Conservative Paranoia About China Is Rooted In Slim Historical Knowledge

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The present view from the right is that China is the new evil empire. This applies across the board -- not just to trade, business and economic matters, but also foreign affairs and geostrategic concerns, human rights, intellectual property rights and so forth. The result is that anything and any act with the name China attached to it becomes immediately suspect to the political right. Hence, 5G will allow the Chinese government to spy on all of us, Chinese interests in Asia are an existential threat to the U.S. and must be opposed everywhere and all the time, China is out to destroy our economy and take over the leadership of the world, the Chinese cannot be trusted at all, they cheat, they wish to bury us.  It's like the Cold War redux.

There is no doubt that the Chinese regime is autocratic, unsavory and self-serving, and furthermore that China is seeking to find a greater place in the sun which will surely bring China at times into competition or conflict with the U.S. geostrategically as China seeks to enhance its prestige around the world. But such competition and conflict have always been part and parcel of international rivalries between great powers. Long ago in the age of European imperialism there was plenty of rivalry between Britain and France as to who would be global top dog among the Western powers. Then Germany entered the picture which complicated things further, while in the Near East and Persia the rivalry was between Britain and Czarist Russia as the Turk was losing his grip on his domains in the Near East. Likewise Rome and Carthage, Persia and Babylon, Assyria and Egypt. The idea that international relations can and should exist on a kumbaya footing across the board is an idealistic modern Western notion which, while it sounds nice, is not in accord with the long-standing realities of human behavior. We are an intensely competitive species, and competition can at times give rise to ill-feeling and nationalistic advantage seeking among the competitors. Under such circumstances and in a setting of intense frustration or public posturing, it's easy to go from simple competition to not trusting your competitors and even outright demonization if your mind is prepared to do so, even to the point of paranoia.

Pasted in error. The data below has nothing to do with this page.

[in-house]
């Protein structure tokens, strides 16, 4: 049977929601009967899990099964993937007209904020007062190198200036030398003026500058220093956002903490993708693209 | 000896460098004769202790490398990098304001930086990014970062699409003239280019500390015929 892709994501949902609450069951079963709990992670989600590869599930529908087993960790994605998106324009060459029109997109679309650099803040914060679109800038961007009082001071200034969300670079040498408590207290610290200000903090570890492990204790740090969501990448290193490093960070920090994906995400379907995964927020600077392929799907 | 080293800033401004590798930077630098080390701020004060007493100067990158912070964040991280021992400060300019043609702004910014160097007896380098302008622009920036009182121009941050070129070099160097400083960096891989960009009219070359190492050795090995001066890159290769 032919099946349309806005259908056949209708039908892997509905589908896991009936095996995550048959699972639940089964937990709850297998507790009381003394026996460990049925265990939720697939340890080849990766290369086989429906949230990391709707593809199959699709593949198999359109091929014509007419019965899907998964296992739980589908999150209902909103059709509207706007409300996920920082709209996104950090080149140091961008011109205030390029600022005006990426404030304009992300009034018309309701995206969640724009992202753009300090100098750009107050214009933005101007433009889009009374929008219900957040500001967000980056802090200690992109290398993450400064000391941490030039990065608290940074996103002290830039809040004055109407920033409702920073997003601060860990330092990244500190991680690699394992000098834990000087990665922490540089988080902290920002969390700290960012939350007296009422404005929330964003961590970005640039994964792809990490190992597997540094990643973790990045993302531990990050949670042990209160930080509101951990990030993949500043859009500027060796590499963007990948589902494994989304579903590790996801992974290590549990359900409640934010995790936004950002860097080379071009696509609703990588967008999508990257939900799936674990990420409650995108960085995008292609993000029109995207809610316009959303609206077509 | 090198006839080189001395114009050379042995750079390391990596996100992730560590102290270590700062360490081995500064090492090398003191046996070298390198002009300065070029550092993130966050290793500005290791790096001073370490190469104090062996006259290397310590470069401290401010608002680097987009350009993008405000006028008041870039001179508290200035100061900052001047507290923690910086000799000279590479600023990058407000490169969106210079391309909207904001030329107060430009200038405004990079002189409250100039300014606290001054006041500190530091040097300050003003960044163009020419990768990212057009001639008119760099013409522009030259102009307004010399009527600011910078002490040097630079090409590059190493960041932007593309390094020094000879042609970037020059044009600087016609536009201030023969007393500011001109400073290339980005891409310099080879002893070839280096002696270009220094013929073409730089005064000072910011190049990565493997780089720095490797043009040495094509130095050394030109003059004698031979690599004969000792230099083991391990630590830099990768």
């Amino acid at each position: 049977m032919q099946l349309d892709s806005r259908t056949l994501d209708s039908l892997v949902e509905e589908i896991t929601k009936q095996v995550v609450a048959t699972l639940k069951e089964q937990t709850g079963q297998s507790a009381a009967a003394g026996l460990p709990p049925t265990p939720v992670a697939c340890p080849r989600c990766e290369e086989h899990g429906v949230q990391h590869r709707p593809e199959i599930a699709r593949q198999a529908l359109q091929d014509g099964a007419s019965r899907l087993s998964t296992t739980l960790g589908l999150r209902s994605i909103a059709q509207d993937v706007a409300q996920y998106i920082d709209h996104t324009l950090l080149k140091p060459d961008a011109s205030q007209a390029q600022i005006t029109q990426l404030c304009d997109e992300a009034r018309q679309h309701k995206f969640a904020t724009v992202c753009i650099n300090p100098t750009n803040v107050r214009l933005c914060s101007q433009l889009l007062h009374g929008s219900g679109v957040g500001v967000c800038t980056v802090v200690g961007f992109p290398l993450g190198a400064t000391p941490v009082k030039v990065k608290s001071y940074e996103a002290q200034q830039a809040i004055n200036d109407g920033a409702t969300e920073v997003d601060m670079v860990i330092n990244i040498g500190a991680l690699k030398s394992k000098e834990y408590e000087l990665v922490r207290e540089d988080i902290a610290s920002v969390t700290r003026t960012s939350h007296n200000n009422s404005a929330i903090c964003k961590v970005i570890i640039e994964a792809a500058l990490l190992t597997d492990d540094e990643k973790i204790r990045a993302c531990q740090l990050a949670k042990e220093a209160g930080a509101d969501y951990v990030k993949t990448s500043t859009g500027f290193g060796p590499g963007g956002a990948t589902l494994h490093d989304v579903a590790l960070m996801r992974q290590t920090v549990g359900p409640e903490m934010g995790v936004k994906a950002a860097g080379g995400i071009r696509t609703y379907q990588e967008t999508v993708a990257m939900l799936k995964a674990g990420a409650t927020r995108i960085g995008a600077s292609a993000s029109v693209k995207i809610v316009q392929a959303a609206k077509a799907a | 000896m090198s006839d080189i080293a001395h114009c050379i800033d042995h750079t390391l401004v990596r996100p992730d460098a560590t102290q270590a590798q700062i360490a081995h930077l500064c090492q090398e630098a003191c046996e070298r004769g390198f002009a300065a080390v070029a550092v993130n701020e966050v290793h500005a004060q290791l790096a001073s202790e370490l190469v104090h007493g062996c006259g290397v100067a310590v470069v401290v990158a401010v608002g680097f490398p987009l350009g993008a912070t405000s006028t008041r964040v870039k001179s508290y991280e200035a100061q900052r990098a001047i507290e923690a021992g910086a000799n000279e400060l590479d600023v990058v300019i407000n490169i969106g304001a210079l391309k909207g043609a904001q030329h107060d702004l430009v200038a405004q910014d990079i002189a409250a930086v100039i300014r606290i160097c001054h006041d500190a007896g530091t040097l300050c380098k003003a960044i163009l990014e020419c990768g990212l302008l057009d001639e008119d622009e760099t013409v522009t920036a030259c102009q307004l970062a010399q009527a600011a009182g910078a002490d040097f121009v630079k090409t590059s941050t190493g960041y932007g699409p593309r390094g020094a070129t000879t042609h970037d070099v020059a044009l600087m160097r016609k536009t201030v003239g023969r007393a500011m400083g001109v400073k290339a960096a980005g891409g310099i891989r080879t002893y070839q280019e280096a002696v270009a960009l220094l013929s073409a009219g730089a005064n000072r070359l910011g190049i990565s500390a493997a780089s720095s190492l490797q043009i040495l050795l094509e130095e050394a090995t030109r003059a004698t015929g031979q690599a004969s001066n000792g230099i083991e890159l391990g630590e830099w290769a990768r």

The fact is that we cannot contain a vast and talented people like the Chinese, nor is such containment desirable. And while China as a nation may not be our bosom buddy, it does not have to be regarded as our implacable enemy on every front, nor should we flinch from pursuing individual relations like trade with individual Chinese which will promote friendship, trust and prosperity. Even President Nixon realized that openness to China was a better policy than a paranoid desire to hedge Red China in.

To the extent that the Chinese government interferes with capitalism and free markets within China by tying business and industry to government, Chinese growth and prosperity will be limited precisely by the degree of government interference. Such government interference cannot be our concern, as it is an internal Chinese matter. To the extent that free market capitalism is allowed to thrive in China, we can benefit from the prosperity that the free market brings to the Chinese people, the business opportunities and markets in China that that free market provides to American companies, the enhanced standard of living afforded to Americans thanks to cheap imports from China, and any new technology and products that the Chinese are capable of developing and bringing to market. We should not be afraid of Chinese development of new technologies. We Americans are an ingenious people, but we cannot expect to lead and dominate the world in all forms of technology and development. Just as China and the rest of the world benefit from American technical prowess, likewise we and the rest of the world will inevitably benefit from new Chinese technology, which we can then quickly learn to modify, adapt and refine in accordance with our own purposes, standards and tastes. 

Trade brings people together and provides them with common interests, goals, mutual respect and understanding. Left to themselves people will sort these things out on their own to the advantage of all concerned. It's only when politicians, government officials, intellectuals and ideologues get involved that difficulties and bad feelings arise: e.g. the Chinese leadership wants to enrich itself and solidify its power, and it seeks a bigger say in directing world affairs, while the American president wants to put America first and punish certain nations with sanctions.  But while leaders may erect barriers between nations for various reasons, individual trade nearly always finds ways around those barriers, because people as individuals want what they want, and whenever feasible they will find the ways to get what they want via those who are more than happy to provide those things to them no matter what it takes.  

I cannot see how the whole world does not benefit from the increasing prosperity and the creative talents of the Chinese people. Certainly we need to keep a careful eye on the regime, but not to the point of paranoia.

Bill Meisler is a retired physician who spends his time playing the piano and reading history, philosophy and literature.

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